Thursday, March 7, 2013

Gripping a Handgun

A while back I was approached by someone about some basic tips for handgun shooting and wrote up a quick "how to" on gripping a handgun, or at least how I grip a handgun. Step one of building my grip is acquiring a high, master grip with the shooting hand. The web of my hand between the thumb and forefinger is pressed into the rear tang/beaver tail of the handgun. The goal here is to get my hand as high on the gun as possible to limit the amount of leverage the reciprocating slide has over my grip. For handguns with slide mounted safeties (i.e. 1911, etc.), my shooting hand thumb rest on top of the safety. This helps to properly position the hand, as well as ensures that the safety is disengaged during the draw stroke, and remains disengaged throughout the firing cycle.

When initially establishing my grip, before the support hand has come to meet the gun, my shooting hand thumb remains flagged in an up position. This allows access to where the support hand needs to go in order to maximize contact with the firearm. If the thumb is folded down, or not raised high enough, it will block access to this area, or end up under the support hand.

When bringing the support hand to the gun, I use the top of my index finger as a physical indexing point on the trigger guard. By using a physical, repeatable index it allows me to have consistency in establishing my grip and make any necessary adjustments early in the gripping process. 

Once the index is acquired and confirmed, the support had is folded into the grip. The support hand thumb points forward, along the side of the slide, and the “meat” of the support hand at the base of the thumb is pressed into the side of the grip by the clamping force of the fingers. The majority of the gripping force on the gun comes from this hand when shooting for maximum accuracy. That allows my muscles in the shooting hand to relax slightly, which permits greater motor control over the trigger finger. This especially applies to the shooting hand thumb. I have found that keeping the shooting hand thumb loose will have a direct effect on the amount of control I have with my trigger finger.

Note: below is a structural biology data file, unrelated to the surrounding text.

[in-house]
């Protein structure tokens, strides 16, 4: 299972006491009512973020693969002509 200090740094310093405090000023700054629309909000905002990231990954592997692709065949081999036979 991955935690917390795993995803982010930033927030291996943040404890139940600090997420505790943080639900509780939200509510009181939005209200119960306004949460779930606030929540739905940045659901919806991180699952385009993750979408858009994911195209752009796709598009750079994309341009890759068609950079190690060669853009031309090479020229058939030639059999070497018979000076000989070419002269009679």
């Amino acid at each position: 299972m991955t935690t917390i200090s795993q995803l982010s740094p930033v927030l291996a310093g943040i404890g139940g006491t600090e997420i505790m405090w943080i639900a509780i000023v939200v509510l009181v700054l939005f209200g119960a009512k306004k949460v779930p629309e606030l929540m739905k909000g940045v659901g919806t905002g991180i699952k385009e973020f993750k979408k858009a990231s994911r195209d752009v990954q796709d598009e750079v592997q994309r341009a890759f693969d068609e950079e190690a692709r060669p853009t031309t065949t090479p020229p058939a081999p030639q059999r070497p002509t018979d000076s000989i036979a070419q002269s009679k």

As my support hand is folded into the grip, the support hand fingers wrap around the gun under the trigger guard. This completes the grip on the handgun. To further solidify the grip, my elbows are rotated up slightly while keeping the wrist locked and applying rotational torque. This creates a lateral pressure on the grip of the handgun and further enhances my recoil control. It isn't a very noticeable change from the outside looking in, but this was one of the break through moments for my handgun control when I started doing this.


  1. Solid post. A proper grip is truly one of the key fundamentals. I plan to do a post about revolver vs semi grip in the near future and would like to link back to this.

  2. By all means.

    I was actually talking to someone the other day about the differences between gripping a semi auto and a revolver. He shoots a revo better than a semi. I pretty much grip a revo like I do a semi just bend my support hand thumb to keep it behind the front end of the cylinder, so I will be interested to see what you have to say about gripping a revo.